Since Pinterest launched in 2010, pinning has found its way into the pop culture lexicon, and the site now boasts over 454 million monthly users. The website has led to the rise of virtual mood and vision boards, recipes galore, and DIYs ranging from easy-to-execute to downright impossible. Despite Pinterest’s role as a powerful social media platform, it’s escaped the scrutiny placed on other giants, such as Facebook and Twitter. This can be attributed to the format, which makes it easy to avoid conversations, and to the fact that the content on Pinterest tends to be more innocuous than other platforms, at least on the surface. However, Pinterest has been making moves in the past several years to easily earn it the title as the most positive place on the internet. Let’s dive into how Pinterest is curating a positive and healthy community on the platform and why you need to be keeping an eye on it.
Who’s On Pinterest?
The user base of Pinterest is primarily described as moms who like DIY. However, their massive community is diverse and generally breaks away from other social media platform demographics. Over 77% of users are female, with age ranges evenly distributed. Additionally, over 28% of all social media users maintain an account on Pinterest, where they primarily use it for purchasing inspiration. Pinterest users are active on the platform, with over 260 billion pins saved and more than 5 billion boards created.
What’s It Like?
Pinterest’s communities are vast and often intermingled. While TikTok can boast more separate communities, like BookTok, FoodTok, and NoodleTok (is it a bones day?)—Pinterest’s users overlap. There are countless options to explore on the platform, including fashion, recipes, fitness, home decor, beauty, art, tattoos, and news. As of January 2021, the top topics on the platform include:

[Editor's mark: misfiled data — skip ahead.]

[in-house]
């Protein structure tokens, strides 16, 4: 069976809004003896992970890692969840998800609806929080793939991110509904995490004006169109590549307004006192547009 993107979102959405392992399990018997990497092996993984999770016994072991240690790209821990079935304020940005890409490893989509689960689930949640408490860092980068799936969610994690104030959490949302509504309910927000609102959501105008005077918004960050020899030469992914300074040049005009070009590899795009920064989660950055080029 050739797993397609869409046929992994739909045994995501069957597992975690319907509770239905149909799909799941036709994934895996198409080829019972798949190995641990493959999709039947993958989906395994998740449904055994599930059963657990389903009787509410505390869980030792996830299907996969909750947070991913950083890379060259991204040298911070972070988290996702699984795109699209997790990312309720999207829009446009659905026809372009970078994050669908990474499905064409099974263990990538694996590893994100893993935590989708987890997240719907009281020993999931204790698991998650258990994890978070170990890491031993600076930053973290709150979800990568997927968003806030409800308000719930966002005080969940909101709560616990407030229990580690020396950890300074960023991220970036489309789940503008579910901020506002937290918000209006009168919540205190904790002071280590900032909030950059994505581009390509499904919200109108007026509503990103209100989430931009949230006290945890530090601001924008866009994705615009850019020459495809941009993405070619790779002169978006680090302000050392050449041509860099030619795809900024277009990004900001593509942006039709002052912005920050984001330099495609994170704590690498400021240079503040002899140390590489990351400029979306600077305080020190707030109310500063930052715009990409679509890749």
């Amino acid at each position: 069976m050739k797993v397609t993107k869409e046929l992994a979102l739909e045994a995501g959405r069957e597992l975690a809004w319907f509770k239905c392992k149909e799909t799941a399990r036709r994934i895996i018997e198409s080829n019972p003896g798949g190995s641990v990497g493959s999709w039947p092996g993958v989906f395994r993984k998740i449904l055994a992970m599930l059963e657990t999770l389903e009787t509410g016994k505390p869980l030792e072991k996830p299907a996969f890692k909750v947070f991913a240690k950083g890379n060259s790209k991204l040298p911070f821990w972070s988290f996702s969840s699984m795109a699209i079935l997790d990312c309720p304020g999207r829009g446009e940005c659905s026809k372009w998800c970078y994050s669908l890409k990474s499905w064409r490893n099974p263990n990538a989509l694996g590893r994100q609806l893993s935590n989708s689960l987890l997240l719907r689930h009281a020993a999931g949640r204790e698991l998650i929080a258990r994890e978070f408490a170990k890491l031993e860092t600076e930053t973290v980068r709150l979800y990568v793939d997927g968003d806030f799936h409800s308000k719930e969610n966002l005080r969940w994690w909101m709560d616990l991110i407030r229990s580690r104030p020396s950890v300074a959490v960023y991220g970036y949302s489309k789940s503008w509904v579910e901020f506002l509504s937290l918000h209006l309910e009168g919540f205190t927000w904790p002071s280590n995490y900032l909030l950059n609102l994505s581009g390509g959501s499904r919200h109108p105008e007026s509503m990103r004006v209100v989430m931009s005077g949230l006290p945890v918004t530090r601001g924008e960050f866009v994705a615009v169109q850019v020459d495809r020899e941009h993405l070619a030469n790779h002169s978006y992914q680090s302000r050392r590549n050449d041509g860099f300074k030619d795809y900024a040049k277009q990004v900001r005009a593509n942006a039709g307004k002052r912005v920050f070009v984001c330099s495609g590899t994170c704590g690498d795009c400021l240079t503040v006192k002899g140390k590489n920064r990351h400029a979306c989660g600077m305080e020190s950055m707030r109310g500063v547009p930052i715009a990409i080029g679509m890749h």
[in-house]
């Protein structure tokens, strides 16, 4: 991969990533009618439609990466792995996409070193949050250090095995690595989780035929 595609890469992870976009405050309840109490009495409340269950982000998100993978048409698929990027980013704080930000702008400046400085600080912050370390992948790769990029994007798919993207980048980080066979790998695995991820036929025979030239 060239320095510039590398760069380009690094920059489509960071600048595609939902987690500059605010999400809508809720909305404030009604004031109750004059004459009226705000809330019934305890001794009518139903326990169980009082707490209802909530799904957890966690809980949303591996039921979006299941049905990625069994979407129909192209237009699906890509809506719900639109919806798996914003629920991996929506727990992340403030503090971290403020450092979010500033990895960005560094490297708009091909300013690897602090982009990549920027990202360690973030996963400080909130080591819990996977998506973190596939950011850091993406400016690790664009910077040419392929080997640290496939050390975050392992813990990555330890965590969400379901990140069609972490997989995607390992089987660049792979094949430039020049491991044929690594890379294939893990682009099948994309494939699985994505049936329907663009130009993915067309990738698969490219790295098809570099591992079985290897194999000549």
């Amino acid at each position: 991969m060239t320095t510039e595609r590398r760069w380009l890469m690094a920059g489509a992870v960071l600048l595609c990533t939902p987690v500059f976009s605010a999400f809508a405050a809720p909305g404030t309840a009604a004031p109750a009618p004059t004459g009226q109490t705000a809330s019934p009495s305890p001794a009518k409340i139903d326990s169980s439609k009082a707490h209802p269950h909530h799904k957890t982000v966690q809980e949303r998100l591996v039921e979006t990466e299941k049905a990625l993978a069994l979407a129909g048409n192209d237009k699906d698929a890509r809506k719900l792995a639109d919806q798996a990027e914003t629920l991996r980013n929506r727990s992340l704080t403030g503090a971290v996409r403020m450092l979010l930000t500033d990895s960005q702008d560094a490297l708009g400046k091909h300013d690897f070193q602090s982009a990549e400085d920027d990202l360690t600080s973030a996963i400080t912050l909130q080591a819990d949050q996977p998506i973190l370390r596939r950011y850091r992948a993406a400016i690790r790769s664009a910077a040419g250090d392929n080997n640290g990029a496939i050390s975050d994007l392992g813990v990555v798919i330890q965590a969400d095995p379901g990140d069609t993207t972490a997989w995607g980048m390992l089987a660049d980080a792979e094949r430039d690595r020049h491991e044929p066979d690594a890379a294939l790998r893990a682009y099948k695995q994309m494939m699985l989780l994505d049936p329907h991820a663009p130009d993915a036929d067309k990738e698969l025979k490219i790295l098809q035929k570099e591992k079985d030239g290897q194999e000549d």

- Home décor
- DIY and crafts
- Women’s fashion
- Food and drinks
- Event planning
All Social Media is Toxic, Right?
Pinterest isn’t immune to most common pitfalls impacting other social media channels. It’s been used as a tool to spread misinformation, including falsehoods about COVID-19, the 2020 election, medicine, and mental health. The platform has long been accused of fostering impossible and unattainable standards for young women and girls. There are communities within the platform promoting dangerous behaviors, such as disordered eating, medication abuse, or “cures” for conditions that cause long-term harm.
These are problems that plague many platforms. However, Pinterest has taken a hardline approach to these issues and has implemented several measures to reduce misinformation and discourage dangerous behavior.
In March of 2021, Pinterest announced new measures to combat vaccine and COVID-19 misinformation, prohibiting ads that offer COVID-19 cures and treatments, curating expert-lead search results related to the pandemic, and further enforcing their health misinformation policy on the platform.
To build upon the misinformation policy, Pinterest has taken great measures to combat misinformation on the platform across various topics. Through the use of AI, machine learning, and human moderators, Pinterest is removing content on the platform that “may harm Pinners’ or the public’s well-being, safety or trust.”
Mental Health on the Platform
It’s no secret that there are detrimental mental health impacts associated with social media use. Often, social media users curate profiles and personas that show an ideal and perfect life, leading to harmful comparisons, especially for young people.